Marijuana, tobacco and opioids will get different types of debate than in previous legislative sessions, lawmakers indicate

Legislators will debate what to do with drugs of several types when the General Assembly opens in Frankfort Tuesday, Jan. 2. And the debates may be different than in past sessions, if the discussion on the Dec. 18 "Kentucky Tonight" on KET is indicative.

The four lawmakers, including the two health committee chairs, indicated that the use of marijuana will be debated more openly than before, and even for recreational purposes, and that more action will be taken against the opioid epidemic.

"I think we’re gonna see a little bit of everything introduced," said Louisville Republican Julie Raque Adams, chair of the Senate Health and Welfare Committee. "I think we’re gonna see a recreational bill," in addition to legislation for medical marijuana.

"A lot of people across the state of Kentucky have told me they’re tired of talk" and want to see some votes on the issue, Adams said. "We’re gonna see a lot of testimony."

When host Renee Shaw asked if efforts to legalize marijuana would have trouble because some see it as gateway drug, or if there might be less resistance because it is seen as less harmful than opioids, Democratic Rep. Chris Harris of Pike County indicated the latter.

"I think the time is coming in Kentucky for medical marijuana," he said, adding that he has an "open mind" on the issue.
L-R: Reps. Angie Hatton, Chris Harris, Addia Wuchner; host Renee Shaw; Sen. Julie Raque Adams
Rep. Angie Hatton, D-Whitesburg, said "My constituents want to talk about it more than almost any other issue," and it offers the possibility of tax revenue. "We have to talk about it."

Rep. Addia Wuchner, R-Florence, chair of the House Health and Human Services Committee, was skeptical of medical marijuana. A registered nurse and former hospital administrator, she said more research is needed.

Harris said, "There is some track record in other states," and added, "It could help a certain group of people."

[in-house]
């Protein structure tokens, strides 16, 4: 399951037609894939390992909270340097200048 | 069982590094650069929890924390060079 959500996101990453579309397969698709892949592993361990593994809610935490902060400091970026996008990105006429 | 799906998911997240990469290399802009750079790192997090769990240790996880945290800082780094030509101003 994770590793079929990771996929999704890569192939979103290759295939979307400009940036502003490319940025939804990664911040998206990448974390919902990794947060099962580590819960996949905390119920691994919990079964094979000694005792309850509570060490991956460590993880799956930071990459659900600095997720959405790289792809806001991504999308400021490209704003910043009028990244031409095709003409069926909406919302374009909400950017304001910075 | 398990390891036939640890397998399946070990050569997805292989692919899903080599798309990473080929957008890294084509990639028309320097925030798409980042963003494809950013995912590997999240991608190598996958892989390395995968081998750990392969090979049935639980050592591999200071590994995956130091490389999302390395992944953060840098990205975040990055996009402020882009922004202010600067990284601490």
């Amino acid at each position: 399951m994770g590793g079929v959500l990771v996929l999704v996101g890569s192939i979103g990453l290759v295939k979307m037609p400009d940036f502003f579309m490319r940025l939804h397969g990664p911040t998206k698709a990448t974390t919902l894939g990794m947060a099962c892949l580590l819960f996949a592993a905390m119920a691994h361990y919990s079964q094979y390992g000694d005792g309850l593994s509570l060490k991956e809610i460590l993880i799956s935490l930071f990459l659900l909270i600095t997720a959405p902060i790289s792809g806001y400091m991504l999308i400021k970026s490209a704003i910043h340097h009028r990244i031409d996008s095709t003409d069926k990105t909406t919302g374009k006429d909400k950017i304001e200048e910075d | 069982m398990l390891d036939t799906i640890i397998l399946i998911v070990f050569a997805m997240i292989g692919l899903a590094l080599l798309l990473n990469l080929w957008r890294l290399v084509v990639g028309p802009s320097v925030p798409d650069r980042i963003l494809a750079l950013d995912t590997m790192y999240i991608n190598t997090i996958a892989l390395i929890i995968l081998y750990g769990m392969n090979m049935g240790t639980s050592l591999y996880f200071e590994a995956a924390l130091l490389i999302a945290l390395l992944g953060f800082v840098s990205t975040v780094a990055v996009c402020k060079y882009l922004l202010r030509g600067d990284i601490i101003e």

Wuchner said legislators are trying for a comprehensive approach to the opioid epidemic, and Adams said they need to discuss a holistic approach with alternative approaches to drugs as the first option for pain relief.

Adams said Kentuckians should expect to see some criminal-justice reforms aimed at steering violators into recovery rather than putting them behind bars. "The trend lines for incarceration are all going in the wrong direction," she said. "We have to be creative about this opioid problem."

Adams said she will introduce a bill to keep the state from pre-empting local smoking ordinances, which are now a focus of anti-smoking advocates because Republican Gov. Matt Bevin opposes a statewide smoking ban. The bill would ban any state limits on local smoking laws.

Adams, who favors a statewide ban, said proposals for it prompted calls for local control, and "We listened. This is a creative way for us to say, 'Hey, start doing it.'" She noted that a Senate-passed bill to ban tobacco at all Kentucky schools got nowhere in the House.

Hatton said tobacco control "needs to be local decision" because it is "a personal freedom issue for a lot of people." Harris agreed, saying smoking bans should be "a step-by-step process. We need to walk before we can run."

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